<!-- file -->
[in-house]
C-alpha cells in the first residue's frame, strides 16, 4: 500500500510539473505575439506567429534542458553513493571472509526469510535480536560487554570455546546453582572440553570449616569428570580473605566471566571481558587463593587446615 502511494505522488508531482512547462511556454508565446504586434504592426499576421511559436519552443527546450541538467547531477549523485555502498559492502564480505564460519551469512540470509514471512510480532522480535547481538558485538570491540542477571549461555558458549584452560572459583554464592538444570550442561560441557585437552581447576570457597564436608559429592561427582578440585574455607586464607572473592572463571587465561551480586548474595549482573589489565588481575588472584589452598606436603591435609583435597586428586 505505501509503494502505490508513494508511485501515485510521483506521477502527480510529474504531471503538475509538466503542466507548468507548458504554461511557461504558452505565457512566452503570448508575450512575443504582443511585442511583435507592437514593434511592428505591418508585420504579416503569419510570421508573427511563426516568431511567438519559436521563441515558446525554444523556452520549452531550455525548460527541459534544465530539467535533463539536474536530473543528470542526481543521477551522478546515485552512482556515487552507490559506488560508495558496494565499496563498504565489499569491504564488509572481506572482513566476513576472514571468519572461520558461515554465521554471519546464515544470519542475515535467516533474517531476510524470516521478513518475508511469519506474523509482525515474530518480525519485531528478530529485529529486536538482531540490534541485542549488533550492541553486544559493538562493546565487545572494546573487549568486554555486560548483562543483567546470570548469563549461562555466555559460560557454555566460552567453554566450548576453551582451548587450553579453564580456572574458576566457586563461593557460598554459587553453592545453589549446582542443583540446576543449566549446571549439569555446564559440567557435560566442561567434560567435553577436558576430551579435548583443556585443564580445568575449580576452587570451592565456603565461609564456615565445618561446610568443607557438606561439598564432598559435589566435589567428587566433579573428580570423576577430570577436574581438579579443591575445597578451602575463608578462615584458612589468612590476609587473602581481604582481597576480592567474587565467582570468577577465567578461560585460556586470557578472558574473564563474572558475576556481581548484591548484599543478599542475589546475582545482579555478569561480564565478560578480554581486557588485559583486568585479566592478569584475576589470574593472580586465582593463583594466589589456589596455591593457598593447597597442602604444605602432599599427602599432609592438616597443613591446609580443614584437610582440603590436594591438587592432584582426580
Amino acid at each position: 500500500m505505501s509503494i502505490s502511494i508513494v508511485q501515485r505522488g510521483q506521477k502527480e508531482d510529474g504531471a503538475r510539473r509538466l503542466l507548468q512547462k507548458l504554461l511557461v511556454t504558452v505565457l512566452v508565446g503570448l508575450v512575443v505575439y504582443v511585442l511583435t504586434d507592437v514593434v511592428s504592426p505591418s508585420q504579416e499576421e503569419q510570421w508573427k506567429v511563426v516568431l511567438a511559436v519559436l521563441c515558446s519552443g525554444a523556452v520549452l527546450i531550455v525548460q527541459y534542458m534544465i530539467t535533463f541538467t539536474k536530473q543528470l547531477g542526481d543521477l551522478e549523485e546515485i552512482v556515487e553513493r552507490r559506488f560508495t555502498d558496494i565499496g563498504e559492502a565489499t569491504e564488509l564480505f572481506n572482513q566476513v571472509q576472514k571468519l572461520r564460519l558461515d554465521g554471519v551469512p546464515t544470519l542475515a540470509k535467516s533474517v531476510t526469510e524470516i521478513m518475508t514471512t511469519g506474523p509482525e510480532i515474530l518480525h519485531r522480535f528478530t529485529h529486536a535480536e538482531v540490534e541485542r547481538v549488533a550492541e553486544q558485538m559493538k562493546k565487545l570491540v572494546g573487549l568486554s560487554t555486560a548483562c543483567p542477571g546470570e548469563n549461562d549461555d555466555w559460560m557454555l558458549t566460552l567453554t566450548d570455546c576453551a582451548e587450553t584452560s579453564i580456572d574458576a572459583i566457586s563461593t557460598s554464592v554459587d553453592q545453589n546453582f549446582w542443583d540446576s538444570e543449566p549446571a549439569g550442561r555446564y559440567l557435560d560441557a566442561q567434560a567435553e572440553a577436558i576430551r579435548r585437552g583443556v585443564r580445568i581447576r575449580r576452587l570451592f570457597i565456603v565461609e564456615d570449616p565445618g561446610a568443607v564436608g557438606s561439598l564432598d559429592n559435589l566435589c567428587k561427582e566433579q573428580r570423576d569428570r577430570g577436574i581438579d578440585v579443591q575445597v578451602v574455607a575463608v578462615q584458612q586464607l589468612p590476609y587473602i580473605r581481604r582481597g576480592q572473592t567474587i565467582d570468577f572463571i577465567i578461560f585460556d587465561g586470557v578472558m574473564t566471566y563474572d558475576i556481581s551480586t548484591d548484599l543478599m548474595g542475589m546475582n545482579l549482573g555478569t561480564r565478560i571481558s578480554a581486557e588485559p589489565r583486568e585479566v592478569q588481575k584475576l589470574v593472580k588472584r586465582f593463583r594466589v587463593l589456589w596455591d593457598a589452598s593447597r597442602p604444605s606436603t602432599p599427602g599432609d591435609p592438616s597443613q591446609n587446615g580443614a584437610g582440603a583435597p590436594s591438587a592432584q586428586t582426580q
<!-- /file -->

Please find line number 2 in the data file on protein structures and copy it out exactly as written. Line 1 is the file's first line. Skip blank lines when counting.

C-alpha cells in the first residue's frame, strides 16, 4: 500500500510539473505575439506567429534542458553513493571472509526469510535480536560487554570455546546453582572440553570449616569428570580473605566471566571481558587463593587446615 502511494505522488508531482512547462511556454508565446504586434504592426499576421511559436519552443527546450541538467547531477549523485555502498559492502564480505564460519551469512540470509514471512510480532522480535547481538558485538570491540542477571549461555558458549584452560572459583554464592538444570550442561560441557585437552581447576570457597564436608559429592561427582578440585574455607586464607572473592572463571587465561551480586548474595549482573589489565588481575588472584589452598606436603591435609583435597586428586 505505501509503494502505490508513494508511485501515485510521483506521477502527480510529474504531471503538475509538466503542466507548468507548458504554461511557461504558452505565457512566452503570448508575450512575443504582443511585442511583435507592437514593434511592428505591418508585420504579416503569419510570421508573427511563426516568431511567438519559436521563441515558446525554444523556452520549452531550455525548460527541459534544465530539467535533463539536474536530473543528470542526481543521477551522478546515485552512482556515487552507490559506488560508495558496494565499496563498504565489499569491504564488509572481506572482513566476513576472514571468519572461520558461515554465521554471519546464515544470519542475515535467516533474517531476510524470516521478513518475508511469519506474523509482525515474530518480525519485531528478530529485529529486536538482531540490534541485542549488533550492541553486544559493538562493546565487545572494546573487549568486554555486560548483562543483567546470570548469563549461562555466555559460560557454555566460552567453554566450548576453551582451548587450553579453564580456572574458576566457586563461593557460598554459587553453592545453589549446582542443583540446576543449566549446571549439569555446564559440567557435560566442561567434560567435553577436558576430551579435548583443556585443564580445568575449580576452587570451592565456603565461609564456615565445618561446610568443607557438606561439598564432598559435589566435589567428587566433579573428580570423576577430570577436574581438579579443591575445597578451602575463608578462615584458612589468612590476609587473602581481604582481597576480592567474587565467582570468577577465567578461560585460556586470557578472558574473564563474572558475576556481581548484591548484599543478599542475589546475582545482579555478569561480564565478560578480554581486557588485559583486568585479566592478569584475576589470574593472580586465582593463583594466589589456589596455591593457598593447597597442602604444605602432599599427602599432609592438616597443613591446609580443614584437610582440603590436594591438587592432584582426580